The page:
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Identifying Free-riding in Home Renovation Programs Using Revealed Preference Data

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  • Peter Grösche

    ()
    (Hochschule Anhalt)

  • Christop M. Schmidt

    ()
    (RWI)

  • Colin Vance

    ()
    (RWI)

Abstract

Identifying free-ridership is significant to several issues relevant to program evaluation, including the calculation of net program benefits and assessments of political acceptability. Despite the potential of free-ridership to seriously undermine the economic efficiency of a program intervention, for instance to foster energy efficiency, the issue remains largely absent from contemporary environmental and energy policy discussions in Europe. One reason for this neglect is the inherent difficulty of assessing which households would have undertaken the energyconservation activity even without the program. This paper proposes a procedure to calculate the free-rider share using revealed preference data on home renovations from Germany’s residential sector.We employ a discrete-choice model to analyze the effect of grants on renovation choices, the output fromwhich is used to assess the extent of free-ridership under a subsidy program very akin to an implemented grants program in Germany. Our empirical results suggest only very moderate energy savings induced by the program, making free-riding a problem of outstanding importance.

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Bibliographic Info

Article provided by Justus-Liebig University Giessen, Department of Statistics and Economics in its journal Journal of Economics and Statistics.

Volume (Year): 233 (2013)
Issue (Month): 5-6 (October)
Pages: 600-618

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Handle: RePEc:jns:jbstat:v:233:y:2013:i:5-6:p:600-618

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Keywords: Energy efficiency; residential sector; random utility model; discrete choice simulation;

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References

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  1. Eric Malm, 1996. "An Actions-Based Estimate of the Free Rider Fraction in Electric Utility DSM Programs," The Energy Journal, International Association for Energy Economics, vol. 0(Number 3), pages 41-48.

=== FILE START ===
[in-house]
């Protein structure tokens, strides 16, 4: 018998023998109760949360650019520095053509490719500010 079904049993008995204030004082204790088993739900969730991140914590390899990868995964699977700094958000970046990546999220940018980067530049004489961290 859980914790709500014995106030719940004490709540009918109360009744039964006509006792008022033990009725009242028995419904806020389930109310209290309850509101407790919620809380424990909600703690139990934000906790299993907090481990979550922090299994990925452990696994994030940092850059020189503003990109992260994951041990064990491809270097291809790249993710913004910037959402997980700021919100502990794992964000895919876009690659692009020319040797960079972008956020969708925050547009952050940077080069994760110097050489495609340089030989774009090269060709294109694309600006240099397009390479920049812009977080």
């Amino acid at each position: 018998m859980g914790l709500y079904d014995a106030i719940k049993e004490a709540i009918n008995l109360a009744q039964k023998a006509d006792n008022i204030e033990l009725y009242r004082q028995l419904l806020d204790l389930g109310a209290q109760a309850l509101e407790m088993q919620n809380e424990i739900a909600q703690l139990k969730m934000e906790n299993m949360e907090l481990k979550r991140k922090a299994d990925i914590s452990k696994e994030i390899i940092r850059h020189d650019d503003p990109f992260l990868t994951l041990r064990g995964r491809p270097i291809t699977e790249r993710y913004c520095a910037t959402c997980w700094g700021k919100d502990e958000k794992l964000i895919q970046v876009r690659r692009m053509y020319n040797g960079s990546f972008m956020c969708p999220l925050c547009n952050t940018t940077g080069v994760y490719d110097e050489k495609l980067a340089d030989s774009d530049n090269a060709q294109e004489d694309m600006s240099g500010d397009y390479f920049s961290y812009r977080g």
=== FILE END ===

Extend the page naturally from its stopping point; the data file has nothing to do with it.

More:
2. Brownstone, David & Train, Kenneth, 1999. "Forecasting new product penetration with flexible substitution patterns," University of California Transportation Center, Working Papers qt1j6814b3, University of California Transportation Center.
  3. Franz Wirl, 2000. "Lessons from Utility Conservation Programs," The Energy Journal, International Association for Energy Economics, vol. 0(Number 1), pages 87-108.
  4. Peter Grösche & Colin Vance, 2008. "Willingness-to-Pay for Energy Conservation and Free-Ridership on Subsidization – Evidence from Germany," Ruhr Economic Papers 0058, Rheinisch-Westfälisches Institut für Wirtschaftsforschung, Ruhr-Universität Bochum, Universität Dortmund, Universität Duisburg-Essen.
  5. Mehdi Farsi, 2008. "Risk-Aversion and Willingness to Pay for Energy Efficient Systems in Rental Apartments," CEPE Working paper series 08-55, CEPE Center for Energy Policy and Economics, ETH Zurich.
  6. David S. Loughran and Jonathan Kulick, 2004. "Demand-Side Management and Energy Efficiency in the United States," The Energy Journal, International Association for Energy Economics, vol. 0(Number 1), pages 19-44.
  7. Jakob, Martin, 2006. "Marginal costs and co-benefits of energy efficiency investments: The case of the Swiss residential sector," Energy Policy, Elsevier, vol. 34(2), pages 172-187, January.
  8. Paul L. Joskow & Donald B. Marron, 1992. "What Does a Negawatt Really Cost? Evidence from Utility Conservation Programs," The Energy Journal, International Association for Energy Economics, vol. 0(Number 4), pages 41-74.
  9. Silvia Banfi & Mehdi Farsi & Massimo Filippini & Martin Jakob, 2005. "Willingness to Pay for Energy-Saving Measures in Residential Buildings," CEPE Working paper series 05-41, CEPE Center for Energy Policy and Economics, ETH Zurich.
  10. Cameron, Trudy Ann, 1985. "A Nested Logit Model of Energy Conservation Activity by Owners of Existing Single Family Dwellings," The Review of Economics and Statistics, MIT Press, vol. 67(2), pages 205-11, May.
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